This is a touching story of mother and child that strikes us to the core.
(The story was lifted from inquirer newspaper – http://globalnation.inquirer.net/mindfeeds/mindfeeds/view/20080117-113028/Rebecca)
Read on and share your thoughts.
Sa aking pagtulog na labis ang himbing
Ang bantay ko’y tala
Ang tanod ko’y bituin
Sa piling ni Nanay
Langit ang buhay
Puso kong may dusa
Sabik sa ugoy ng duyan mo Inay
Sana narito ka Inay
“Sa Ugoy ng Duyan” – Lyrics by Levi Celerio, Music by Lucio San Pedro,
When I was just a little girl
I asked my mother,
What would I be?
“Que Sera, Sera”- Lyrics by Jay Livingston, Music by Ray Evans
Once upon a time a little girl was born with a birth defect so severe, no less than four major operations were necessary for her to have a chance to grow normally. After those four operations, she was to undergo another three, after four years. The birth defect is known as VACTERL association, which is a group of birth defects that appear together in children of diabetic mothers or children born with chromosomal defects. She had the latter.
She had an imperforate anus (no hole); some portions of her spinal cord were stuck onto some vertebrae and she had a discontinuous esophagus (the esophagus or food tube did not reach the stomach). Her heart however was fine, as were her kidneys and her brain.
Despite all these defects, she was so pretty and otherwise alert and attentive that the nurses of the different divisions of the two hospitals she was treated in would come from different wings just to see the poor beautiful baby. Her mother would visit her for hours everyday, defying neo-natal ICU rules. Nanay would sing Sa Ugoy ng Duyan or bring a tape of the Canon in D by Pachebel. Songs the little girl must have heard in utero.
Her first operation was performed only hours after she was born. Her Nanay saw her for the first time when the little girl was wheeled into the O.R. By that time, she had a name –
She survived that colostomy operation where doctors created a hole in her side so she could get rid of wastes despite lacking a perforation in her anus. A few weeks later, she had her second operation to connect her esophagus to her stomach.
Before this second operation, she was fed through a tube in her side that led directly to her stomach. Nanay’s breast milk was poured into that tube until after the second operation. After which Rebecca had to learn to suckle. Not long after that, she went home to her brothers and sister.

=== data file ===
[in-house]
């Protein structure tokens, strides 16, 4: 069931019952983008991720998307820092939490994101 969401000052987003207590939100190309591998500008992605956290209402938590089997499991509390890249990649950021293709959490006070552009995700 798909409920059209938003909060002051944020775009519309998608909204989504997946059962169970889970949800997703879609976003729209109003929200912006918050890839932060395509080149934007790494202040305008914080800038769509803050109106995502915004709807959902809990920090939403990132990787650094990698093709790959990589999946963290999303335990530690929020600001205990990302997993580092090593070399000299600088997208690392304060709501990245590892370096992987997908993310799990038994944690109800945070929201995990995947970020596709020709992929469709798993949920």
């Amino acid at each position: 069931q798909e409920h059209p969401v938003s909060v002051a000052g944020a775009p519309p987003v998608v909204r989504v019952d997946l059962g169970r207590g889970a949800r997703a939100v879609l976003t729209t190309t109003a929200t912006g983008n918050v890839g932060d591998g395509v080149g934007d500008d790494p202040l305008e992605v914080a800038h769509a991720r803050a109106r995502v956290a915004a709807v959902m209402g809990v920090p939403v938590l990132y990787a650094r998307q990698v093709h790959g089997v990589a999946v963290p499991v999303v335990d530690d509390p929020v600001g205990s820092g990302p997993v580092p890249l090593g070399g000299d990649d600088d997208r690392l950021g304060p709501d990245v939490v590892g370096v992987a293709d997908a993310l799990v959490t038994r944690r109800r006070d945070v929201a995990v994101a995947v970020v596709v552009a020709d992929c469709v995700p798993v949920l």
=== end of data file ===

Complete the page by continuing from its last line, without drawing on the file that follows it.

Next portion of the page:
Nanay’s insistence on using the breast pump very often to store milk for her, was a practice honed on three older children, and she had milk to spare. Some of that milk was donated to the Philippine General Hospital’s Neonatal ICU for infants whose parents often had to work very hard just to buy synthetic milk.
Rebecca was back in the hospital before she was two months old. While waiting for her next major operation, she somehow contracted pneumonia less than two weeks after her last operation. She could not breathe. Despite all positive signs, Becca died shortly before Christmas, leaving behind a family devastated by her loss.
At less than two months of age, Becca did not make much of an impression on world affairs. Her birth and death were marked only by her family. But so great was the void she left that her mother could not cope with her own grief.
Nanay refused to take medication to stop her breast milk. She continued to pump her milk, donating them to the PGH Neonatal ICU. One time, she stopped by the unit and after asking permission, selected a very sick infant and breastfed him. This happened a few times more.
Several babies were sustained by Becca’s breast milk, which lasted several months. Some of those babies were so sick, they, like Becca, died anyway. But the others survived. Those babies would be about eight or nine years old this year. Hopefully they are good, intelligent, boisterous, healthy and active kids. Someday I hope that they will know that they survived in part because a dead baby’s mother’s milk sustained them.
The recent Supreme Court decision that voids the total ban on milk formula advertising instituted by the Department of Health in effect allows the advertising of breast milk substitutes. The advertisements add the weight of big business against the myriad existing discouragements for breast feeding.
Pharmaceutical companies that produce such “milk” stand to gain millions if allowed to advertise. The advertising misleads many mothers, especially the poor and uneducated, into believing that such substitutes are better for their babies. Yet by now, all the studies lead us to the conclusion that breast milk substitutes are an expensive but very poor substitute for mother’s milk. Impoverished mothers, who work for a mere pittance, are enslaved by the vicious cycle of being separated from their newborns and working for only enough wages to buy breast milk substitutes. Yet, by such advertising, these same mothers believe that staying home to breastfeed their babies is a waste of time or inadequate mothering
In Third World countries where such products are usually imported, they represent an unnecessary drain on dollar reserves while compromising on the health of the most helpless next generation.
Support the movement to enact pro-breastfeeding legislation. Amend the Milk Code to prevent pharmaceutical companies from advertising their insidious products.
Rebecca Katrina Cruz Angeles (26 October-22 December 1999) was the columnist’s fourth child.